Posted by: madkentdragon | September 24, 2010

Why Buy a Poppy part 1


Warning, my next few blogs will be Poppy or Royal British Legion orientated as we head towards Remembrance!

So here goes: Fact – the average of the age of those who formed the British Legion was under 40, so why is it we associate the Legion (it didn’t get the “Royal” for another 50 years) either with old farts on parade or an old man’s drinking club? But look behind this facade and you will find a campaigning and caring organisation!

The parades you see now were often protest marches in the past, because there was minimal or no support for those returning. One extremely well-known gentleman used to stand outside The County Hall in Maidstone, Kent on a soap box to draw attention to the plight of the returning services, he later became Mayor of Maidstone and National Chairman of the Legion – his name?  Charles Gordon Larking for all Maidstonians, look in the Town Hall and see his name inscribed on the Mayoral list.

Bringing this back up to date, the Legion is still campaigning for better treatment for all service personnel from helping to fund and run a new recuperation centre, to challenging MPs to do their bit towards re-establishing the Military Covenant so that service housing is brought back up to standard to fighting for proper compensation and pensions and also to improve the medical treatment of all serving and ex-service.

So when you buy your Poppy this November, remember it’s not just for old soldiers, but for young service people and for future service personnel. Buy it, give generously and be thankful that the Legion and other associations care!

Advertisements

Responses

  1. Looking forward to more posts :0)

  2. I always buy a poppy…and go to some Legion events eg St George’s Day .Hope to go to the Guildhall do in the run-up to Christmas.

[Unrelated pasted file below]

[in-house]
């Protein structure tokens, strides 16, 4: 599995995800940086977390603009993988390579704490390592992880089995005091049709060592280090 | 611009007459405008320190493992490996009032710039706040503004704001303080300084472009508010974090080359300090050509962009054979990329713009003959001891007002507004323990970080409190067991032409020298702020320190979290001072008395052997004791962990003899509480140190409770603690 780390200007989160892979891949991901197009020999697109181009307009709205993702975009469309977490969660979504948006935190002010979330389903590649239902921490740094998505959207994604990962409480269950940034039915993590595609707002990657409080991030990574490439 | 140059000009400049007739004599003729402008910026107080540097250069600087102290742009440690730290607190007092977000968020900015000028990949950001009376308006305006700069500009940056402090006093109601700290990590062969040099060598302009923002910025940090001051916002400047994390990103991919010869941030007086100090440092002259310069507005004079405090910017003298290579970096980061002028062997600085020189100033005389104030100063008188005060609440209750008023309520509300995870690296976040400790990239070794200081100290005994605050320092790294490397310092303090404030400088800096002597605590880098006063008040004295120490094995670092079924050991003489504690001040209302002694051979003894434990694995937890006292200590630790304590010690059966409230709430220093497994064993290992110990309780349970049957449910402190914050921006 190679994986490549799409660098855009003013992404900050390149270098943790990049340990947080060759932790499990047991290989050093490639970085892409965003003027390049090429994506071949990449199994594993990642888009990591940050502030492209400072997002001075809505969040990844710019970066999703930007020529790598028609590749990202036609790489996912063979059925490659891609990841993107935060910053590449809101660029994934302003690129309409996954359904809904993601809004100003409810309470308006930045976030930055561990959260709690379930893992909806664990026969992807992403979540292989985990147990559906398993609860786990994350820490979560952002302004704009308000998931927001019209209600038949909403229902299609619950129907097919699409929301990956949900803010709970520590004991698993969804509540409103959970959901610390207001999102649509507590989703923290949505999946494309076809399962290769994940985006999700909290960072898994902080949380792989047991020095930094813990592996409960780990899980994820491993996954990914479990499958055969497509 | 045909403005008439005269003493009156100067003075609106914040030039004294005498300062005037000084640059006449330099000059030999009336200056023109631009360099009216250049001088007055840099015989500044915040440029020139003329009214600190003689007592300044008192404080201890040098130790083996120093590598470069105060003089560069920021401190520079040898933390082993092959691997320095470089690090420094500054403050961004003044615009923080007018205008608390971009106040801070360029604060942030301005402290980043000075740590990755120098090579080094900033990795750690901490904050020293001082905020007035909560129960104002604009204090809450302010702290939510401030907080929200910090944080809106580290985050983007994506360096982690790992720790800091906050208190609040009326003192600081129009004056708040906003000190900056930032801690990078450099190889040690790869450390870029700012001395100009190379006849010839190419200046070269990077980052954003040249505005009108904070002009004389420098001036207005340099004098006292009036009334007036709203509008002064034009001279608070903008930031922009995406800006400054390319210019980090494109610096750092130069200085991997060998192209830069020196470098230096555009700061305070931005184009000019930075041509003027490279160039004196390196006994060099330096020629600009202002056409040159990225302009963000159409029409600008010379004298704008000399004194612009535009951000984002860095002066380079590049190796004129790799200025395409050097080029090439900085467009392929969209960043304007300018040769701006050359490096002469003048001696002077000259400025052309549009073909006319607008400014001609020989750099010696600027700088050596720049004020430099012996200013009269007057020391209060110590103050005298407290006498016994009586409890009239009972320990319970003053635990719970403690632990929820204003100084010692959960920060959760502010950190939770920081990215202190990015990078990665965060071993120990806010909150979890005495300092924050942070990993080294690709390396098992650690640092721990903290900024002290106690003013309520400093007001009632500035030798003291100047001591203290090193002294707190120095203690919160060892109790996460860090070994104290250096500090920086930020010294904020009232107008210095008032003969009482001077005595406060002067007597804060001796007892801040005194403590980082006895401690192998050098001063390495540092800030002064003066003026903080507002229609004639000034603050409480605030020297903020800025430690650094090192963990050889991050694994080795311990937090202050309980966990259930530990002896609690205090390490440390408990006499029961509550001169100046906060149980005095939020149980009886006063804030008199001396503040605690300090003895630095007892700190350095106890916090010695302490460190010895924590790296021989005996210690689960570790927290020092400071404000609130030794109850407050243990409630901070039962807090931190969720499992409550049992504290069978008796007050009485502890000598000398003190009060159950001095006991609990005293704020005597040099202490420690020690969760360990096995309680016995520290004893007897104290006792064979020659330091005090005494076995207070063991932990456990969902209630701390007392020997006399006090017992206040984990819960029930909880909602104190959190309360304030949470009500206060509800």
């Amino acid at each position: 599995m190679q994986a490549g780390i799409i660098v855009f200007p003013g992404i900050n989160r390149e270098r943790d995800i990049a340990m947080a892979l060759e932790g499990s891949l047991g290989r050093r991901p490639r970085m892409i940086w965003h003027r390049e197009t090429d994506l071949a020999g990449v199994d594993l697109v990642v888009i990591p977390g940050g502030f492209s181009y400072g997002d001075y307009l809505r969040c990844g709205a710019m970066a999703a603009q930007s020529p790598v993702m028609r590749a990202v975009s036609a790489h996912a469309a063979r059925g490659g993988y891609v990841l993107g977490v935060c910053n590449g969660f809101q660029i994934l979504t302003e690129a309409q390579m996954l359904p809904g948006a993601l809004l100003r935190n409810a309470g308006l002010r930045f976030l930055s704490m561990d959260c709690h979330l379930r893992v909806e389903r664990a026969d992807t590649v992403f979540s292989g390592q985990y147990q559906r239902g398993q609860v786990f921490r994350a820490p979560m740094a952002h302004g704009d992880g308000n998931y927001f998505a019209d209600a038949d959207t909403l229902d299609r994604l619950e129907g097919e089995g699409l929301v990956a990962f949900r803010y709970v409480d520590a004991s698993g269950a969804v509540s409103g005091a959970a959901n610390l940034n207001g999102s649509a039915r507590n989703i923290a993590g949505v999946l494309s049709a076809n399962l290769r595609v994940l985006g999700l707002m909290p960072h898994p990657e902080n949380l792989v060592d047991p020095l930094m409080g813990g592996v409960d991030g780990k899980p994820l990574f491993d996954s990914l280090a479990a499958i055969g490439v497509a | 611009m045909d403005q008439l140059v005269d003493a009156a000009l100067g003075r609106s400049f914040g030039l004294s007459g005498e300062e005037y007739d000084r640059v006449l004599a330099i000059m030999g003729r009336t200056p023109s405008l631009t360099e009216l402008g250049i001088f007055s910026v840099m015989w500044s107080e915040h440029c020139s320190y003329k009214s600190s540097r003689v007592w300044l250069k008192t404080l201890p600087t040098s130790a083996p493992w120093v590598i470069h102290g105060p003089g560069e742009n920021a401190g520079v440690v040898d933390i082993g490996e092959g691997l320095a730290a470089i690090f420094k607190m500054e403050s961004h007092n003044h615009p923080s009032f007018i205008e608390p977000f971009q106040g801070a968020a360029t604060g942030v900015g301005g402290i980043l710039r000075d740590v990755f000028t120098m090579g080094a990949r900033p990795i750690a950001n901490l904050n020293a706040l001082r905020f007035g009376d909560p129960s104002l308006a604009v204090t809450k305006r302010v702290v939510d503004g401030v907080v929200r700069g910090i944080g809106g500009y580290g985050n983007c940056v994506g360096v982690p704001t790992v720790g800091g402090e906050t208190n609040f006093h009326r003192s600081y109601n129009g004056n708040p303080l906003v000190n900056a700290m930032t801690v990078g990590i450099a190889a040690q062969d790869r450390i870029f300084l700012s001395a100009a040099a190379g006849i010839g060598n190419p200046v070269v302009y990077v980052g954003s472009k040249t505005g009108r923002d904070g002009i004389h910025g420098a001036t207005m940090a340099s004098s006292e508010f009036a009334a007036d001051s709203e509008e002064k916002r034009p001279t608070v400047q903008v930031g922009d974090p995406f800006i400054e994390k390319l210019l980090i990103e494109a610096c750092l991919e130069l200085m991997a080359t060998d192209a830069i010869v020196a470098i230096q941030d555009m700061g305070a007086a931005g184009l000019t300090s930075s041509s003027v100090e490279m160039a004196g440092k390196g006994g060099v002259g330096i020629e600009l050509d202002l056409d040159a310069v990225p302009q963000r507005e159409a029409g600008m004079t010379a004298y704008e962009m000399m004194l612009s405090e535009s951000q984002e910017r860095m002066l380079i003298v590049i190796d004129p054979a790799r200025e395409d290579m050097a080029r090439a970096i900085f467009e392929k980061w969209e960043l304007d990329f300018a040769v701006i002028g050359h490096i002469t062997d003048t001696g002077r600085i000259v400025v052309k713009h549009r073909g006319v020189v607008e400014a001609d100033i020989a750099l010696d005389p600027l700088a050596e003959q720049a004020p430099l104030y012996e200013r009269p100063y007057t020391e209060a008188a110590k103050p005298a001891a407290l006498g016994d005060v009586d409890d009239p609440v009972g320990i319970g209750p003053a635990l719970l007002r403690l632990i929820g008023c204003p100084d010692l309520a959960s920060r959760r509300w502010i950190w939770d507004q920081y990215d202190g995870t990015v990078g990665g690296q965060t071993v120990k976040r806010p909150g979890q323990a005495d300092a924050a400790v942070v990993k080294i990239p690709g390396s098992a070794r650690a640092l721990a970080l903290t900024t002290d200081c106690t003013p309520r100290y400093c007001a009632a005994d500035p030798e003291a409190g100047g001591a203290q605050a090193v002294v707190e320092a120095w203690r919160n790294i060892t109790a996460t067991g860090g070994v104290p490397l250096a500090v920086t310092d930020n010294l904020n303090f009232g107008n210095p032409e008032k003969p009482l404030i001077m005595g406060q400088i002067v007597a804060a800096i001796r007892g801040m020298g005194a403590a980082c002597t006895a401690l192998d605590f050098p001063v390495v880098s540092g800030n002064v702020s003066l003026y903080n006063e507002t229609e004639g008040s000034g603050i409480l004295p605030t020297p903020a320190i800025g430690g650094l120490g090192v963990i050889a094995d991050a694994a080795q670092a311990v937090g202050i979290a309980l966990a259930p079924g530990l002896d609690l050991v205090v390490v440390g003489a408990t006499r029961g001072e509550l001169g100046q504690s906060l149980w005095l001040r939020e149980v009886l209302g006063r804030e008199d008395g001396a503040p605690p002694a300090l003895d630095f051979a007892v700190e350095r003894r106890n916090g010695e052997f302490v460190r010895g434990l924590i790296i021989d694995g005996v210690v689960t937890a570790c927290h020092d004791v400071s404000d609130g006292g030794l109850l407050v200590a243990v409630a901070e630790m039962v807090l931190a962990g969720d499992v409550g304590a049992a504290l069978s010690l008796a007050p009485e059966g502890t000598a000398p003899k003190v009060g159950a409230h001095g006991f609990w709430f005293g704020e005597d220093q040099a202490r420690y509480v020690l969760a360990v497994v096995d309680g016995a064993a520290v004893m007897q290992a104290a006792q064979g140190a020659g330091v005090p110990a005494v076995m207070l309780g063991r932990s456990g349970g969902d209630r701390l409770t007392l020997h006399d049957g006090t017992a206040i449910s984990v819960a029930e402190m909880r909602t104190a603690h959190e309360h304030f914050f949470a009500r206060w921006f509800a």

My late partner called me “Poppy” which I liked.
    My late husband’s WALROND family were friends of Rupert Brooke’s family in Rugby. Always loved his poetry long before I met John . This link has added poignancy to Remembrance Sunday for me.

  3. I have been researching the family history of the Larkings, including Gordon. Where did you find out about him standing on a soapbox ?

    • It was part of the legend that surrounded him, but he lived at the top of Pickering Street and my family had a shop at No 2 (no longer there) and I listened in wonder when he and my Dad laughed about it – I was very young and it stuck in my mind. I couldn’t imagine this elderly gentleman standing on a box! I believe that it was also well known at RBL HQ in London

      • Thanks Patricia. I can believe it from other information about his character. He was probably a good deal younger when he did this ! His grandfather committed suicide in Maidstone Gaol, but Gordon’s father (Charles) not only established the accountancy business, but also did a great deal of good work in his adopted home town of Norwich. A fascinating family, I am putting together an e-book about them. Sadly, Gordon’s last surviving son died in May.

  4. Oh, I’m sorry – I’d met Peter a few times. The family were well acquainted with the family my mother was housekeeper to before her marriage. Having thought about your original request, perhaps the Kent Messenger archives may be able to help you?


Leave a Reply

Fill in your details below or click an icon to log in:

WordPress.com Logo

You are commenting using your WordPress.com account. Log Out / Change )

Twitter picture

You are commenting using your Twitter account. Log Out / Change )

Facebook photo

You are commenting using your Facebook account. Log Out / Change )

Google+ photo

You are commenting using your Google+ account. Log Out / Change )

Connecting to %s

Categories

%d bloggers like this: